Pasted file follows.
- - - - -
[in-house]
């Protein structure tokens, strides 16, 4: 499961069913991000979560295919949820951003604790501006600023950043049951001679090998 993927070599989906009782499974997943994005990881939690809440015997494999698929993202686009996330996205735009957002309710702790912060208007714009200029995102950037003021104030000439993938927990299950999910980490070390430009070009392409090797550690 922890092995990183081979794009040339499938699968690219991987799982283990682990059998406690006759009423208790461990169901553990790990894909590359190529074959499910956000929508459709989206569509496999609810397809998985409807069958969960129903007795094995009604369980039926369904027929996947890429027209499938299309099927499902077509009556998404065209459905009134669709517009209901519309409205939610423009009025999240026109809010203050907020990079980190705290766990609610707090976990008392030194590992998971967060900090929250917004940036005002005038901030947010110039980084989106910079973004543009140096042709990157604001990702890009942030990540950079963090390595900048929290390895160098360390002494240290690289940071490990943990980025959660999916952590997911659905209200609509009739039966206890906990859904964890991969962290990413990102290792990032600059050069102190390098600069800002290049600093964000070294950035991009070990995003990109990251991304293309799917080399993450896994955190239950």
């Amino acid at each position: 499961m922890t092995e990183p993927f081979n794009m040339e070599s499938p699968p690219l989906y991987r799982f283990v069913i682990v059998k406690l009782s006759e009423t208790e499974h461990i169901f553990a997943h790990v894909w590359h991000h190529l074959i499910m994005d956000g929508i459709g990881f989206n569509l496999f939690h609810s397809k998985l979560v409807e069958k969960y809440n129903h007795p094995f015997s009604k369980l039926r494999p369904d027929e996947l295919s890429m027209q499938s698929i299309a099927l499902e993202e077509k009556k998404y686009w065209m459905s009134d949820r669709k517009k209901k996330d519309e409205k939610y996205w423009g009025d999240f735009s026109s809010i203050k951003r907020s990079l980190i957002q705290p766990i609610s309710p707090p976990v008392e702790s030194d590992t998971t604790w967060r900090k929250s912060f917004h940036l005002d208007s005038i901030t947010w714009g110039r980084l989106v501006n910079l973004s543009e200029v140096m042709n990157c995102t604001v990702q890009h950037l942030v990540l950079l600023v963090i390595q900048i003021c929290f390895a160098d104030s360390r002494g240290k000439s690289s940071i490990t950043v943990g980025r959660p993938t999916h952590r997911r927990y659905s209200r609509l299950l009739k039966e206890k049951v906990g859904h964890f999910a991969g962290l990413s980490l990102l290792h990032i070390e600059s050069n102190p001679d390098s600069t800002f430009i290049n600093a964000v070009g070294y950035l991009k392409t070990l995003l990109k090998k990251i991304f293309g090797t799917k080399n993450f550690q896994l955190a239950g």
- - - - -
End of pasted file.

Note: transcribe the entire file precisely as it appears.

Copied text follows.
[in-house]
């Protein structure tokens, strides 16, 4: 499961069913991000979560295919949820951003604790501006600023950043049951001679090998 993927070599989906009782499974997943994005990881939690809440015997494999698929993202686009996330996205735009957002309710702790912060208007714009200029995102950037003021104030000439993938927990299950999910980490070390430009070009392409090797550690 922890092995990183081979794009040339499938699968690219991987799982283990682990059998406690006759009423208790461990169901553990790990894909590359190529074959499910956000929508459709989206569509496999609810397809998985409807069958969960129903007795094995009604369980039926369904027929996947890429027209499938299309099927499902077509009556998404065209459905009134669709517009209901519309409205939610423009009025999240026109809010203050907020990079980190705290766990609610707090976990008392030194590992998971967060900090929250917004940036005002005038901030947010110039980084989106910079973004543009140096042709990157604001990702890009942030990540950079963090390595900048929290390895160098360390002494240290690289940071490990943990980025959660999916952590997911659905209200609509009739039966206890906990859904964890991969962290990413990102290792990032600059050069102190390098600069800002290049600093964000070294950035991009070990995003990109990251991304293309799917080399993450896994955190239950």
């Amino acid at each position: 499961m922890t092995e990183p993927f081979n794009m040339e070599s499938p699968p690219l989906y991987r799982f283990v069913i682990v059998k406690l009782s006759e009423t208790e499974h461990i169901f553990a997943h790990v894909w590359h991000h190529l074959i499910m994005d956000g929508i459709g990881f989206n569509l496999f939690h609810s397809k998985l979560v409807e069958k969960y809440n129903h007795p094995f015997s009604k369980l039926r494999p369904d027929e996947l295919s890429m027209q499938s698929i299309a099927l499902e993202e077509k009556k998404y686009w065209m459905s009134d949820r669709k517009k209901k996330d519309e409205k939610y996205w423009g009025d999240f735009s026109s809010i203050k951003r907020s990079l980190i957002q705290p766990i609610s309710p707090p976990v008392e702790s030194d590992t998971t604790w967060r900090k929250s912060f917004h940036l005002d208007s005038i901030t947010w714009g110039r980084l989106v501006n910079l973004s543009e200029v140096m042709n990157c995102t604001v990702q890009h950037l942030v990540l950079l600023v963090i390595q900048i003021c929290f390895a160098d104030s360390r002494g240290k000439s690289s940071i490990t950043v943990g980025r959660p993938t999916h952590r997911r927990y659905s209200r609509l299950l009739k039966e206890k049951v906990g859904h964890f999910a991969g962290l990413s980490l990102l290792h990032i070390e600059s050069n102190p001679d390098s600069t800002f430009i290049n600093a964000v070009g070294y950035l991009k392409t070990l995003l990109k090998k990251i991304f293309g090797t799917k080399n993450f550690q896994l955190a239950g």